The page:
What is “de-extinction” and why is it a hot topic of public conversation right now?
Extinction occurs when there are no longer living members of a species. To say that the wooly mammoth, passenger pigeon, and thylacine are extinct is just to say that there are none left alive in the world. It is common in conservation biology and environmental ethics to claim that “extinction is forever.” This is thought to be part of what makes human-caused extinctions so bad—extinction does not just involve the death of individual organisms, but the permanent elimination of a form of life. However, it now appears that it is possible to use biotechnology to create living individuals of species that have gone extinct, perhaps even species that have been extinct for hundreds or thousands of years (so long as useable DNA samples are available in preserved specimens). This is “de-extinction.”
What are the arguments in favor of de-extinction?
Part of what motivates those working on de-extinction are the scientific and technological challenges involved. It would be an incredible scientific accomplishment to be able to create organisms of a species that has been extinct for some time, such as the passenger pigeon or mammoth. (There have already been efforts to use established cloning techniques to bring back individuals of species that have been extinct for only a few years, such as the bucardo, a Spanish ibex.) There is also a desire, on the part of many people, to see living examples of extinct animals (or plants), particularly charismatic or culturally valued ones, such as the ivory-billed woodpecker or thylacine. Some have claimed that bringing back species that were caused to go extinct by human practices would, to some extent, help make up for the wrong of the extinction. Finally, it may be that the biotechnologies and techniques involved can be used to help conservation biologists in their efforts to preserve highly endangered species. For example, it could help increase the genetic diversity of small populations or those in captive breeding programs.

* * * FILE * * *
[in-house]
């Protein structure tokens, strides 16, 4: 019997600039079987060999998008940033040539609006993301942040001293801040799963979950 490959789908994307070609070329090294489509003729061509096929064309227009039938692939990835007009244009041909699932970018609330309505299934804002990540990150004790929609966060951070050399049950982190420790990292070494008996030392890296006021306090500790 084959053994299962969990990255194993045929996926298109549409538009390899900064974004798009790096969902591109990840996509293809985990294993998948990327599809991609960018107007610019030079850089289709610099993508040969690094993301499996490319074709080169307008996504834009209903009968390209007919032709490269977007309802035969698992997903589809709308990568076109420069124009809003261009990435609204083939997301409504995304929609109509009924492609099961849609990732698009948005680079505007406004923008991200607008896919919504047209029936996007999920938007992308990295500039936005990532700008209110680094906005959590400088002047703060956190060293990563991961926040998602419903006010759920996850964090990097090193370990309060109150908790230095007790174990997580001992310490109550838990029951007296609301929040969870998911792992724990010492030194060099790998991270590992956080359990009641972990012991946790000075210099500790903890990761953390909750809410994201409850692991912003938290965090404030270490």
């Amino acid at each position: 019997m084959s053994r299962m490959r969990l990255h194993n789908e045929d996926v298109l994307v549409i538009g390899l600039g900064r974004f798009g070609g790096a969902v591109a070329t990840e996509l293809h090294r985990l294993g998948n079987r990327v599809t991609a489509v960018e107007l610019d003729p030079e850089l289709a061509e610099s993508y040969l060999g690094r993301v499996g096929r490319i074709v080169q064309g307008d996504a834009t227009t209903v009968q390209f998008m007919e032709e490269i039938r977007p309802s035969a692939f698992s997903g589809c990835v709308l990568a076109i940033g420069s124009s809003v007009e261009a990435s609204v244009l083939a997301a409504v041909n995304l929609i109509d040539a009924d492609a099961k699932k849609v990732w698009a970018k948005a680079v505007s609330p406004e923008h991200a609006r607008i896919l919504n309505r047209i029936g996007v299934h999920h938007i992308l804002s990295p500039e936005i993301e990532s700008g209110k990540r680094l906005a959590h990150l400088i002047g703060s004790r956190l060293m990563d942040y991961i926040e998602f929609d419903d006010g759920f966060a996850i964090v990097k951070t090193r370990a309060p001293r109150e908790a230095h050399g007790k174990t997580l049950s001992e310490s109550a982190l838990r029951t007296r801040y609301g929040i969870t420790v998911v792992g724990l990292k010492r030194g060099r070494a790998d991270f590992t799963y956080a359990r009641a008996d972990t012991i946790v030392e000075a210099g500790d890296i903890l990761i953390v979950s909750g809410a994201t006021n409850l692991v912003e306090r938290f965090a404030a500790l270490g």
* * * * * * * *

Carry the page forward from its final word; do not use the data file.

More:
Does de-extinction fit into the conclusions you made about species in The Ethics of Species?
It does in several respects. In The Ethics of Species, I show that there is nothing intrinsically ethically problematic about modifying species, combining genomic material of different species, or using interspecific surrogates. So there is nothing wrong with conservation cloning or the genomics involved in de-extinction in virtue of their being “unnatural” or “playing god.” However, another thing that I emphasize in the book is that, on a clear understanding of the value of species, it is much better to prevent species from becoming threatened in the first place than it is to try to save them (or bring them back) after they are imperiled. In addition, it is always preferable to conserve species in their co-evolved ecological context. For these reasons, de-extinction is not a particularly well-justified conservation strategy in most cases, and the technologies and techniques involved are likely to have only a very small role in conservation efforts.
Finally, it is crucial that our approaches to species conservation can, as much as possible, scale to the extinction crises we face—potentially thousands of species going extinct each year. The only way to do this is by aggressively reducing the causes of extinction, including habitat destruction, climate change, pollution, and extraction. De-extinction does not do this, and it is important that it not reduce the urgency with which we address the causes of extinction and that it not divert resources from efforts to conserve currently existing species. So while de-extinction would be scientifically amazing and there is nothing intrinsically wrong with it, it is important to keep it in proper perspective from a species conservation perspective.